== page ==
The Miami Police Dept. has released the names of the dead and injured from a March 25 crane accident that occurred in Miami when a section of tower crane being hoisted for a jumping operation fell through the roof of a house.

Terrance Hennessy, 59, was found dead in the rubble inside the office. He was a safety inspector for Marsh Risk Consulting. Five people were transported to Ryder Trauma Center at Jackson Memorial Hospital in Miami. Jeremy Thornsbury, a 21-year-old carpenter, died at the hospital. Theron Cook, 57, has serious injuries. Emanoel Souza, 31, was in stable condition. Russell Dyer, 48, suffered ankle injuries, and Mark Simone sustained a knee and eye injury, according to the Miami Police Department.

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  • The accident at a high-rise condominium under construction in the City of Miami came one week after Miami-Dade County commissioners passed a crane safety ordinance. It occurred at a project of Bovis Lend Lease of Miami, which is building the Paramount Bay condominium on N. Bayshore Blvd. The structure had reached the 39th floor of the 46-story tower, says Ignatius Carroll, spokesperson for Miami Fire-Rescue. As crews attempted to extend the crane to reach a higher level, a 20-ft long piece fell off.

    “Our hearts are heavy at this moment for the two deceased individuals, including one of our own employees and the additional injured workers,” said Mary Costello, spokesperson for Bovis in New York, in a written statement.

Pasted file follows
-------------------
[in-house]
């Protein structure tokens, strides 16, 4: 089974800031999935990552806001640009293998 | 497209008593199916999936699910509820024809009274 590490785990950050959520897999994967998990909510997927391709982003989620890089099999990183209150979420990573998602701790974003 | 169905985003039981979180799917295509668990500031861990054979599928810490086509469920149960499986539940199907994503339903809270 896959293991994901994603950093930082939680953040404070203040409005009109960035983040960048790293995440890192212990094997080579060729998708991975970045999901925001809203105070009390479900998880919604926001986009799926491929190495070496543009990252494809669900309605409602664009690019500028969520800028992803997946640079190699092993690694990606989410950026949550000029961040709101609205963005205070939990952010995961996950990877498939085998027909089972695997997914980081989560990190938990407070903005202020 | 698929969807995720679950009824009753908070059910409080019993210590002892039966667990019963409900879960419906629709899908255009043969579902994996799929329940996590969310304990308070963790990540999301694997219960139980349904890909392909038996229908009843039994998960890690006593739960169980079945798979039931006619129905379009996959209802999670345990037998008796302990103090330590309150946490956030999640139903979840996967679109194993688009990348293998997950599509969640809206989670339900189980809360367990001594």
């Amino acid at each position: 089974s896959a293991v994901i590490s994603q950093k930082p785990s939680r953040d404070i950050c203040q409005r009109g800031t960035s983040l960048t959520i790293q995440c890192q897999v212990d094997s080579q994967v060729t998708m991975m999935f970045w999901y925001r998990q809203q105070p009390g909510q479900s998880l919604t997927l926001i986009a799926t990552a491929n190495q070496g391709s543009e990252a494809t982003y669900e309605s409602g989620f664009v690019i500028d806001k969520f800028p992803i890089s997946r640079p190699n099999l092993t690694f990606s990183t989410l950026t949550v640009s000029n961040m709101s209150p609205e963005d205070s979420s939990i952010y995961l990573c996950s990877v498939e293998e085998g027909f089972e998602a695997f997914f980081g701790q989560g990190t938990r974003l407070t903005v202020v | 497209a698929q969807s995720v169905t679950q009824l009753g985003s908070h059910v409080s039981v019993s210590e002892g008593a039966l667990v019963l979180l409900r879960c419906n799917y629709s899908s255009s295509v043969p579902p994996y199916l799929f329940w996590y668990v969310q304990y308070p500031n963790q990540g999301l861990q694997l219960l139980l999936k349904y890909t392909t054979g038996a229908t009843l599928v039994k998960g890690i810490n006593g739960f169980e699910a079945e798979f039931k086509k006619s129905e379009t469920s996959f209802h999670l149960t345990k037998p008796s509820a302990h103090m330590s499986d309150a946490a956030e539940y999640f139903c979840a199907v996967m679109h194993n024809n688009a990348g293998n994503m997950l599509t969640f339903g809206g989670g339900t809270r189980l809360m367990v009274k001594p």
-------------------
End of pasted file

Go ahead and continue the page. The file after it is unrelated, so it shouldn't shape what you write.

“Right now, it appears that a section of crane being raised by a subcontractor to Baker Concrete, Morrow Crane, became disengaged during a lift and fell onto a house being used as a field office for our construction workers. We are asking Baker Concrete and its subcontractor Morrow Crane to cooperate completely with the Miami Dade investigation into this tragic accident.”

    All of the injured and dead were in some way associated with the construction activity, Carroll says. There were no civilians on the site.

    There was no answer at Morrow Crane in Miami. A woman named Jeanine answering the telephone at developer Royal Palm Communities¹ office in Boca Raton, Fla., says the company has no comment pending an investigation. At the Paramount Bay sales office, a woman answering the phone said no one could talk to the press, but the company later posted a statement on the Paramount Bay website:

    “Our thoughts and prayers go out to the families of the injured and deceased workers. This is a terrible tragedy and we are focusing all of our recourse and efforts to cope with the aftermath of this accident. At this point, there are not many more details that we have, but as soon as we know more, we will pass them along.”

    Miami Condo Lifestyle, a real estate Web site, lists prices for the 360 one-, two- and three-bedroom units at Paramount Bay ranging from $845,000 to $899,000, with a completion date in the spring of 2009.